While receiving her master’s degree in geology from Texas Christian University, Andrée Griffin came across her most valuable find. In 1987, the Fort Worth native was offered an internship with Sun Exploration and Production Co. in Abilene, Texas. Recently married and hesitant to move across the state, Griffin scouted advice on her dilemma.
“Getting input from people whom I admire, because of how they work, learning from their experiences, or what they have accomplished, has caused me to make career decisions with more conviction than I might have on my own,” she says.
Her graduate school thesis advisor shared the dire state of the industry with her but said “you will accept.” The advice taught her the importance of listening and asking questions, which she has utilized as a golden nugget to success across her 35-year career in the industry.
As an intern, Griffin’s work included prospecting for sand channels on the Eastern Shelf of the Midland Basin, and by Griffin’s graduation, the company offered her a permanent position as a production geologist.
“I loved putting the puzzle pieces together to understand the hydrocarbon system and the subsurface,” she says. “I could not imagine having more fun than that at work.”
As a woman on the job, Griffin knew that her gender was a factor, but her approach was to establish the importance of every job whether held by her or her male colleagues. The more she maintained a level of respect, the more receptive the onsite team was to helping her get the job done. She even invited her colleagues to her scope to see what she was testing and explained why it was significant.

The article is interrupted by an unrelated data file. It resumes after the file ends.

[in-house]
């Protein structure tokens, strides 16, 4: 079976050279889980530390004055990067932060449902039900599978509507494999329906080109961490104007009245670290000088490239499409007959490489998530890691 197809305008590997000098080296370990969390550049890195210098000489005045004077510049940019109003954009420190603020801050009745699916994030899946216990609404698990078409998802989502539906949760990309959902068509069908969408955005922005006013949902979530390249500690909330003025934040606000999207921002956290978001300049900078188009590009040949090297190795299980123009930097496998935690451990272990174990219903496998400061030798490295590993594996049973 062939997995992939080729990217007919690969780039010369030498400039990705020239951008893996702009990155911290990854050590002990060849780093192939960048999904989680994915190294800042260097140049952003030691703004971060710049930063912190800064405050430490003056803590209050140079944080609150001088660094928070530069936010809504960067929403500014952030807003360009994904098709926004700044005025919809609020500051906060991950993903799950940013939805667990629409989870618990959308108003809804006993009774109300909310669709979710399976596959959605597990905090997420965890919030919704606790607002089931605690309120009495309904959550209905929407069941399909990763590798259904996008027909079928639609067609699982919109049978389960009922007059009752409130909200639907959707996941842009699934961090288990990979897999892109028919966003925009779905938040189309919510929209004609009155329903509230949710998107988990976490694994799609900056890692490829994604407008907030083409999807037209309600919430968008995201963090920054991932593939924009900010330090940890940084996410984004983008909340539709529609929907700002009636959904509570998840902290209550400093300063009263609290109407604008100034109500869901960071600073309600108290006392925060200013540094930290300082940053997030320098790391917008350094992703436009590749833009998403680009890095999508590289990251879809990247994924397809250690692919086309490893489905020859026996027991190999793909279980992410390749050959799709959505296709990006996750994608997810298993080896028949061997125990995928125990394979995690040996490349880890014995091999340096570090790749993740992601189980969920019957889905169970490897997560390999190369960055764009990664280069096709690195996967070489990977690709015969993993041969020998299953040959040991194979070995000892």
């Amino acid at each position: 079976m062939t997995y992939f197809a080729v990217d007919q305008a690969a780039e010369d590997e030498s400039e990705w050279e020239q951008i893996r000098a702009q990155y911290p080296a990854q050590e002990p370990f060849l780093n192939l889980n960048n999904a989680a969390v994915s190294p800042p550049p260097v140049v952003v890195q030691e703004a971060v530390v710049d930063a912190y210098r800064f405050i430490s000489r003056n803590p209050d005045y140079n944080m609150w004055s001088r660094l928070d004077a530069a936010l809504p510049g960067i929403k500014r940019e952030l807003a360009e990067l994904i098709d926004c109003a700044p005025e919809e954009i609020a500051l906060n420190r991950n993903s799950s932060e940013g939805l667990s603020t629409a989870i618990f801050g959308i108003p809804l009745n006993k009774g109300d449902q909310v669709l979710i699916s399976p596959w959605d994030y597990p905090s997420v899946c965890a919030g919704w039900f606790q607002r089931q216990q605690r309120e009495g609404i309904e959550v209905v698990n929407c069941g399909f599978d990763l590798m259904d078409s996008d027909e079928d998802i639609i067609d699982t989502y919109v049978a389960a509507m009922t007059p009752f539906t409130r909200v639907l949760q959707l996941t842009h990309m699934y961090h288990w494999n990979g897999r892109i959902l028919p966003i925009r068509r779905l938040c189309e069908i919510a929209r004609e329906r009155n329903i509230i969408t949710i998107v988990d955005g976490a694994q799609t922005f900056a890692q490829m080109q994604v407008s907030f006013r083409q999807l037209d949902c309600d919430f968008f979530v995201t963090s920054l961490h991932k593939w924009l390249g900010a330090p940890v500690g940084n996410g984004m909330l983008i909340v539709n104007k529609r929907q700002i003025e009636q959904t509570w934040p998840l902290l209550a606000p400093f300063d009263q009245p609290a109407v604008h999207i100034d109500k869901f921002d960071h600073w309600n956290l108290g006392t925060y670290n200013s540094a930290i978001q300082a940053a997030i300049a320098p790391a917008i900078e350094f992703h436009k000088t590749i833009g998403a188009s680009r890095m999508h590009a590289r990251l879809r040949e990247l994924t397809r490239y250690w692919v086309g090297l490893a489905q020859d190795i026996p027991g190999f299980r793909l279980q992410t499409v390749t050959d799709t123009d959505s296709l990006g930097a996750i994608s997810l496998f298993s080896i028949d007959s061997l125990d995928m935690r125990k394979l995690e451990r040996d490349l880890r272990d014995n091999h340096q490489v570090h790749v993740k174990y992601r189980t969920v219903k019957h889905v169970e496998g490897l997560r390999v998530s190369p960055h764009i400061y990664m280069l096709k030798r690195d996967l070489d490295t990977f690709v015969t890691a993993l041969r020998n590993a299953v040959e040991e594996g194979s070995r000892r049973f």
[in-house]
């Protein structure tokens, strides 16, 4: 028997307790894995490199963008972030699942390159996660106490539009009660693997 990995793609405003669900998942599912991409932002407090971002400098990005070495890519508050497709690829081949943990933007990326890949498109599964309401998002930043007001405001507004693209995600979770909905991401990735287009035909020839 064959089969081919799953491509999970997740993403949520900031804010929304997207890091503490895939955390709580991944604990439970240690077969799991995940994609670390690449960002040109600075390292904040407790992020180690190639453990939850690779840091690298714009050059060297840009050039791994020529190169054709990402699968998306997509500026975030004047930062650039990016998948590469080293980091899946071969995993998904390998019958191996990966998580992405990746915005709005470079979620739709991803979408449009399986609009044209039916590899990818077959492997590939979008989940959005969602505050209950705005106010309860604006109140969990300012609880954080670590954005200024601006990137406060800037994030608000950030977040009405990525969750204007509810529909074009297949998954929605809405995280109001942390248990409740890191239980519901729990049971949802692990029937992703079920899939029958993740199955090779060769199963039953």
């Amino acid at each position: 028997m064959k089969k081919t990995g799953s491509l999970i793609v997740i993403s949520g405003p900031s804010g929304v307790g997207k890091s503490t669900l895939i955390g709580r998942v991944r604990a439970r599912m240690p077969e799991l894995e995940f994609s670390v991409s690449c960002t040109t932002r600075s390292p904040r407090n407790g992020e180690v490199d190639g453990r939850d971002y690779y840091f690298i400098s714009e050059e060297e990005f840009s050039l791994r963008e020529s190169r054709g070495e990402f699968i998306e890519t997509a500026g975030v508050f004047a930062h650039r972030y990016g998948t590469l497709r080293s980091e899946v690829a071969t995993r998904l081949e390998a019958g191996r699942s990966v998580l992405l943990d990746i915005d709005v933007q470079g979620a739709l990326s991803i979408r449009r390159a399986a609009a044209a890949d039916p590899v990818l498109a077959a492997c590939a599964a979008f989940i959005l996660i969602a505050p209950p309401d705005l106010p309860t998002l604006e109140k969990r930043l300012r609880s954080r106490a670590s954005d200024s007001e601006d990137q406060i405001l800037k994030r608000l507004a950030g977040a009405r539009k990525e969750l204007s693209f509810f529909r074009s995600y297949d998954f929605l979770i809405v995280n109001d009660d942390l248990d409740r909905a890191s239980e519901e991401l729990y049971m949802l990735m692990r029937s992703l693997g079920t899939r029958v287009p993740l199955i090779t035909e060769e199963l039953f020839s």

“Often the rig hands, once they understood how our jobs were connected, would catch my samples for me. The tool pusher would let me set up a scope in the dog house rather than on the roof of my car,” she says. “It was a powerful lesson [I learned] that if people know they are an important part of a team, good things happen.”
Sun E&P reorganized, and Oryx Energy Co. emerged in 1989. Griffin’s last position was as the North American planner. Prior to that, she worked on Sun’s exploration divisions focused on the Permian Basin, the Barnett Shale, well before the advent on unconventionals, and Texas Gulf of Mexico.
She went on to hold various leadership positions with Union Pacific Resources Group Inc. (UPR), Burnett Oil Co. and Wagner Oil Co. before joining XTO Energy Inc. as a division geologist in 2004.
Griffin remembers joining XTO, Exxon Mobil Corp.’s subsidiary, at the advent of unconventional development and—recently celebrating 15 years with XTO—she has had the chance to see the industry “progress unconventionals in all aspects, from resource quality analyses, technology application and development practices.”
At her start with UPR, onshore 3-D seismic was transforming domestic exploration. Now, she sees the unconventional landscape being shaped by horizontal drilling, hydraulic fracturing and artificial intelligence.
“This segment of our industry is so young, but to see how far we have come in such a short time is truly amazing,” she says. “Thanks to the unconventional development in the last 15 years, energy independence is a reality. We now have the ability, as a country, to share the resources we have with the rest of the world.”
Exxon Mobil acquired XTO to enhance its unconventional position in 2010. In 2018, Griffin was part of the team tasked with moving a large XTO group from the Fort Worth, Texas, campus to Exxon Mobil’s Spring, Texas, location. She currently manages its unconventional development team focused on driving technology application, business development and efficiencies.
“The resource identification is no longer the most critical issue,” she says. “Our focus is now on developing and extracting the hydrocarbons in the most cost effective manner to optimize value.”
Griffin encourages the next wave of professionals to stay driven, passionate and curious to continue learning, especially as technology develops.
“Those that have a high degree of intellectual curiosity are those that I have seen do really well in this industry,” she says. “Today’s workforce is largely technology driven. The tools and artificial intelligence provide options for understanding the subsurface, the efficiencies of operations and the value that can be derived from our efforts; learn to use them.”
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